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Human body


The cerebrum, seen from above.The cerebrum, seen from above. Protected and supported within the skull, the brain is a soft, wrinkled organ, pinkish-grey in colour. As the control centre of the nervous system, it controls everything we do and every thought we have. The brain works all the time, even when we are asleep. It receives vast amounts of information from outside and inside the body, processes and analyses it, then makes decisions and sends out instructions. In this way, the brain automatically monitors and controls your heart and breathing rates. It co-ordinates your movements, gives you your personality and enables you to think, feel, remember and have feelings. 

Parts of the brain

The brain has four main parts: the brain stem, diencephalon, cerebellum and cerebrum. The brain stem links, and relays signals between the brain and spinal cord. It automatically controls many activities, including breathing and heart rates, eye movements and sleep. The diencephalon consists of the thalamus and hypothalamus. The thalamus sorts incoming sensory signals, passing them to the cerebrum. The tiny hypothalamus monitors and regulates many body activities, including temperature, thirst, hunger and sleep patterns, as well as controlling much of the hormone system.A cross-section through the brainA cross-section through the brainThe third part, the cerebellum, is responsible for co-ordinating the skeletal muscles to ensure that that body movements are smooth, controlled and not jerky. The cerebrum, the fourth part, makes up about 85% of the brain’s mass. It is the seat of thought, intelligence, feeling, memory, and movement. Like the cerebellum, the cerebrum has two hemispheres, left and right, linked by masses of nerve cells.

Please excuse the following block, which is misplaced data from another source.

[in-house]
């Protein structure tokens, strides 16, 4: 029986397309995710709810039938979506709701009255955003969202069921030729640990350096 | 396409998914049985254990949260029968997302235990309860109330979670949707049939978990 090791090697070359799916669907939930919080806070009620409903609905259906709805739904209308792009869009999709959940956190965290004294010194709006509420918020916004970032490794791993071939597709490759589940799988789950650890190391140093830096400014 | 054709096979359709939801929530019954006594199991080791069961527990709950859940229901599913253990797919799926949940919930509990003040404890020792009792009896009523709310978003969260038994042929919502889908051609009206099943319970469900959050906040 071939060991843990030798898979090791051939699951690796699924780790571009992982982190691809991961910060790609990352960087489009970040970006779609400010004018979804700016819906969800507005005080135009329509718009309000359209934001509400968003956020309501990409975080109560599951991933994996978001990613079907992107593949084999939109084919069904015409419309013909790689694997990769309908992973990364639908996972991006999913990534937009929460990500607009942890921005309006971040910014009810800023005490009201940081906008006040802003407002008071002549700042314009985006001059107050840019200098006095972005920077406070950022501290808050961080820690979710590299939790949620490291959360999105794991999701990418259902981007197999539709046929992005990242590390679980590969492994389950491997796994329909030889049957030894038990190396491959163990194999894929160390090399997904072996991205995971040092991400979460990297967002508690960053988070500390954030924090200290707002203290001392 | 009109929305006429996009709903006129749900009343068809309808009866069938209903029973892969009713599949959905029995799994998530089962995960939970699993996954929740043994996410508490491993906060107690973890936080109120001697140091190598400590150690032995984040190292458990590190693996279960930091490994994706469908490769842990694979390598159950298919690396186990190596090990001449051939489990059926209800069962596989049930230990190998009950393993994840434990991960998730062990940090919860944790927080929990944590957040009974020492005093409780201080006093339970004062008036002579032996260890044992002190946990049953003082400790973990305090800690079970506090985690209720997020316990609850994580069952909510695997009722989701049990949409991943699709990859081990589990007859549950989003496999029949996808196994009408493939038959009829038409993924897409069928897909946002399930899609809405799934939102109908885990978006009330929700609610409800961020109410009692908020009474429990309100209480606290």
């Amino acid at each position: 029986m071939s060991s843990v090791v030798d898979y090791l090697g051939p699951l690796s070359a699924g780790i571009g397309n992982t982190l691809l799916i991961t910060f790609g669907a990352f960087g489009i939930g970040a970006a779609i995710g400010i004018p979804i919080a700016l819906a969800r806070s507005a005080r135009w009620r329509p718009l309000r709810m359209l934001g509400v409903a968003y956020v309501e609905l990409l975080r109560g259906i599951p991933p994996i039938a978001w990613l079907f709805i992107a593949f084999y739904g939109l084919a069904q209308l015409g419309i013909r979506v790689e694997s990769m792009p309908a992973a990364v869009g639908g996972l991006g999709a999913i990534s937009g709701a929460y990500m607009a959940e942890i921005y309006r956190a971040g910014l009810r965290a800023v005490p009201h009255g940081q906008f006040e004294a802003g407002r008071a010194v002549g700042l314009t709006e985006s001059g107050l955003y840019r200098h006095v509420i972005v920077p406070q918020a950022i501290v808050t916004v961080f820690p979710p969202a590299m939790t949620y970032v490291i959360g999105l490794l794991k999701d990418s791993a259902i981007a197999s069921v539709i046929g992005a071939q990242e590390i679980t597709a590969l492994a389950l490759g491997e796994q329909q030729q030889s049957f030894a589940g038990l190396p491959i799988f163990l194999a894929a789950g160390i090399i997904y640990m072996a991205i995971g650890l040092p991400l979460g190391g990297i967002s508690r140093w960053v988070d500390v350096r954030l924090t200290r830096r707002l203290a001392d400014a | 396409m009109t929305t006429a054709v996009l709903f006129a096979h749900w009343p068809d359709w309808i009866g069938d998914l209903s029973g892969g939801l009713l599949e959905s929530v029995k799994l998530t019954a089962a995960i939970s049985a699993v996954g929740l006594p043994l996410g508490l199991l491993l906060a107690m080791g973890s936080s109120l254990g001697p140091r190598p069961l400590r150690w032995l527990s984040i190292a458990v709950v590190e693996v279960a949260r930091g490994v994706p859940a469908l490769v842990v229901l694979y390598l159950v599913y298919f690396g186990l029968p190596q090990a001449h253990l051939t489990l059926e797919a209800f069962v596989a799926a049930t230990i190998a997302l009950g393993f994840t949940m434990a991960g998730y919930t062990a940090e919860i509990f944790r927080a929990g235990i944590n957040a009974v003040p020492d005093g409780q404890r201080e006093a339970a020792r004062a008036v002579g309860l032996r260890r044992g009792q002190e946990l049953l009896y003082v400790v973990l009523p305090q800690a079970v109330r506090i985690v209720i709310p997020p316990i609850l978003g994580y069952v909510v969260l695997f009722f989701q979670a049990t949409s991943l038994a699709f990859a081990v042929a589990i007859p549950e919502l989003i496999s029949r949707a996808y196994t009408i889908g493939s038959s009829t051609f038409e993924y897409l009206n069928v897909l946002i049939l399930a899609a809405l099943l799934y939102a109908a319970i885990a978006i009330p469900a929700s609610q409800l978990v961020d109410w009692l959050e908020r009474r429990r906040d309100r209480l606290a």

The folding of the cerebral cortex triples the surface area of the brain to about 2200 sq cm (340 sq inches). Two-thirds of that area is "hidden" within the folds.

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